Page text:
Now that the curious tool Houdini, which uses a sandbox escape to achieve various jailbreak-like tweaking and theming effects, has been been out a few days, we decided to do a quick run-through of the app.
In the continuing absence of a full jailbreak, the community has got creative! Several pieces of pseudo-jailbreaking news have come out in the last couple of days, but perhaps the most novel is Houdini.
This “semi-jailbreak” beta cleverly brings you some of the benefits of a full jailbreak, without tackling the daunting task directly.
With the release of iOS 11.1 beta 2 have come a new bunch of emoji, like “sandwich” and “mind blown”. This guide will show you how to get them on your jailbroken device, without updating for the privilege.
We will show you various ways to deal with Gatekeeper messages such as “This is an application downloaded from the Internet. Are you sure you want to open it?” and “This application can’t be opened because it was not downloaded from the App Store.”
Today I’ll show you a simple little modification, one which will allow you to display a custom message on your Mac’s login screen. The text can be any custom string of text of your choosing, and could provide essential information to users on shared machines, or simply greet you when you start up the computer.
You may have noticed when opening a Finder window to search for a file that the default setting is to search through the entire Mac. Although this may be precisely what many people want to do, I personally tend to find myself clicking again to refine my search to the current folder.
This guide will outline the simple process to customise the default scope for Finder window searches, so that you no longer have to trawl through your full hard drive for a file which you know is in the folder you’ve already navigated to.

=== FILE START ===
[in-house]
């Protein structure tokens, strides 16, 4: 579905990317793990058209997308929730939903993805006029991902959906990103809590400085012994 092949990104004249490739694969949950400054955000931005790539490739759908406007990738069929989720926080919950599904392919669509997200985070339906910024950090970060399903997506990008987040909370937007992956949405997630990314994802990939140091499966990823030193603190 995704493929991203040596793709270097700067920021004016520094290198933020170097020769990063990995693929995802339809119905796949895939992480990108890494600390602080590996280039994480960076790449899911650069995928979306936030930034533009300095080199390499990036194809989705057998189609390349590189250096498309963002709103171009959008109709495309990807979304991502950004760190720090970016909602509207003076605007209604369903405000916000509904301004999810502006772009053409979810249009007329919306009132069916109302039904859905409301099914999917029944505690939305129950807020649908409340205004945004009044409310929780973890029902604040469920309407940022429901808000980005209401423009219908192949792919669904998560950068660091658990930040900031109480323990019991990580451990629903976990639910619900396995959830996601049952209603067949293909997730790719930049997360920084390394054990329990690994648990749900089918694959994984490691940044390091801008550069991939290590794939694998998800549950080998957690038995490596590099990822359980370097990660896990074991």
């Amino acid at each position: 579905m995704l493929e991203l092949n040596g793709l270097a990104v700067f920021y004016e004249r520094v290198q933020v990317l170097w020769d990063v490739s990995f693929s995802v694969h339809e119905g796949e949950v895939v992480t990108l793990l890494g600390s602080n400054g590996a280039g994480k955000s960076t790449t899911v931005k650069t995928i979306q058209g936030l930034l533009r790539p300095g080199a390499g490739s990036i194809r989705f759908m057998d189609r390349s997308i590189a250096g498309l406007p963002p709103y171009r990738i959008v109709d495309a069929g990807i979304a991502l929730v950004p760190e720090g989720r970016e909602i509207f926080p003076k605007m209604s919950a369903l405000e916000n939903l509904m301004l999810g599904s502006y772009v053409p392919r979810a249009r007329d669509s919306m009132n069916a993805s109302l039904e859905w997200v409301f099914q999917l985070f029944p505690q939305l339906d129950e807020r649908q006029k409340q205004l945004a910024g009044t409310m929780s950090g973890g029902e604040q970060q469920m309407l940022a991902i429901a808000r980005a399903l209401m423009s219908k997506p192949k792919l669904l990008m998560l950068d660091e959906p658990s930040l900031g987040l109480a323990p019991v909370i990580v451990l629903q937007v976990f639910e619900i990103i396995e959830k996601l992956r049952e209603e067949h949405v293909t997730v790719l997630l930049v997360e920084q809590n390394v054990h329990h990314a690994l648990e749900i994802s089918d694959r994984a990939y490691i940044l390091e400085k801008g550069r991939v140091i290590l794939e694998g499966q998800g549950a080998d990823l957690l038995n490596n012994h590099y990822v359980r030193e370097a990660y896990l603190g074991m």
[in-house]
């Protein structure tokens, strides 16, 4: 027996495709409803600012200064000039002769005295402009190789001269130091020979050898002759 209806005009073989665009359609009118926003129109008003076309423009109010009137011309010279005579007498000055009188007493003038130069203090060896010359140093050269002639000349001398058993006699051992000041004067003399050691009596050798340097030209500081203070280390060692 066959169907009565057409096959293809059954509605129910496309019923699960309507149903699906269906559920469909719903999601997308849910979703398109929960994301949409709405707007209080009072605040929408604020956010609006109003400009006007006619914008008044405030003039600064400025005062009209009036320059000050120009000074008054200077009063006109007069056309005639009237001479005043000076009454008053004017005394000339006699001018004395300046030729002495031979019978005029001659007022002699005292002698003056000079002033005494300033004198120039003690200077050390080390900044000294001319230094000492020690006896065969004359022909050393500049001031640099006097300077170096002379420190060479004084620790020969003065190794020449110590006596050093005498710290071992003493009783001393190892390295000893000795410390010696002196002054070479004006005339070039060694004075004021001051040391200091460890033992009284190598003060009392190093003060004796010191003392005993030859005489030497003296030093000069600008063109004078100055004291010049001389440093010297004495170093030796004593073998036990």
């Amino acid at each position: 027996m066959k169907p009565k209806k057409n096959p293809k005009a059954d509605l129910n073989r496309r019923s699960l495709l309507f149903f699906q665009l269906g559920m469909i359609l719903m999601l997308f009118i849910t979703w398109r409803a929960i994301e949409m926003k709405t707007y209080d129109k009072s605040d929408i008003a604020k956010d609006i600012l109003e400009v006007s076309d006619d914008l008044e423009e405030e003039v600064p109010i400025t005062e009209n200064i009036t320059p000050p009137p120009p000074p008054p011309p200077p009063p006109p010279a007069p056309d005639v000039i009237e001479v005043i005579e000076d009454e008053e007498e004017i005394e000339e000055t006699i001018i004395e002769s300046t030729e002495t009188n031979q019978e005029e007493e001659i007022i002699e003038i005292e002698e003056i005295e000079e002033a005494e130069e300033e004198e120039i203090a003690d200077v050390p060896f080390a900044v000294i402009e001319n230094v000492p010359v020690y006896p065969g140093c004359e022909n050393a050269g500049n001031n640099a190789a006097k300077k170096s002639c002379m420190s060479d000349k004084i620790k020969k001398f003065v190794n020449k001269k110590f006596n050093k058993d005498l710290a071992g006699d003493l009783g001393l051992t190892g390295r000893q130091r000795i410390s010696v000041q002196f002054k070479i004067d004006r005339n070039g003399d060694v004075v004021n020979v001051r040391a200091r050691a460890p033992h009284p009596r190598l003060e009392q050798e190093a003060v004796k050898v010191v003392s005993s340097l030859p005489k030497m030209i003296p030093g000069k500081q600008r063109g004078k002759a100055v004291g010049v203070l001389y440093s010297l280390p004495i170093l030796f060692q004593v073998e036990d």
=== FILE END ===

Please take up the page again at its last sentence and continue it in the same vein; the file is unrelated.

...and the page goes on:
If you’re one of those who love to tweak every little facet of their Mac experience, then this guide is for you. It brings several system information items such as computer name, your current IP address, and your macOS version right to your login screen where they can be easily referenced.
For this modification, all we will need is the Terminal application and a few minutes, so let’s get started!
By default, the behaviour of macOS upon saving a file is to open a simple dialog window, with only a single drop-down menu showing possible save locations. These locations can vary based on the program settings, your most-used save location, or your last-used save location.
Although this is fine for quickly saving documents to common folders such as Documents or Downloads, it is cumbersome to use the drop-down menu when saving regularly to multiple hard drives and previously unused nested folders. Luckily, there is a way to always show a full file browser in the save dialog for more granular control.
If you only have a small SSD in your Mac or Hackintosh, then storage space can be at a premium. For most users, by far the largest thing saved on their boot drive is the User folder, which contains their user account. If your user folder is filling up your SSD and you want to keep that high-speed storage for the operating system and applications, then this guide is for you.
It is possible to move your entire user account onto another drive, completely separate from your macOS boot drive. This will free up space on the boot drive and allow large media folders like Music, Movies, and Downloads to reside on a larger capacity drive.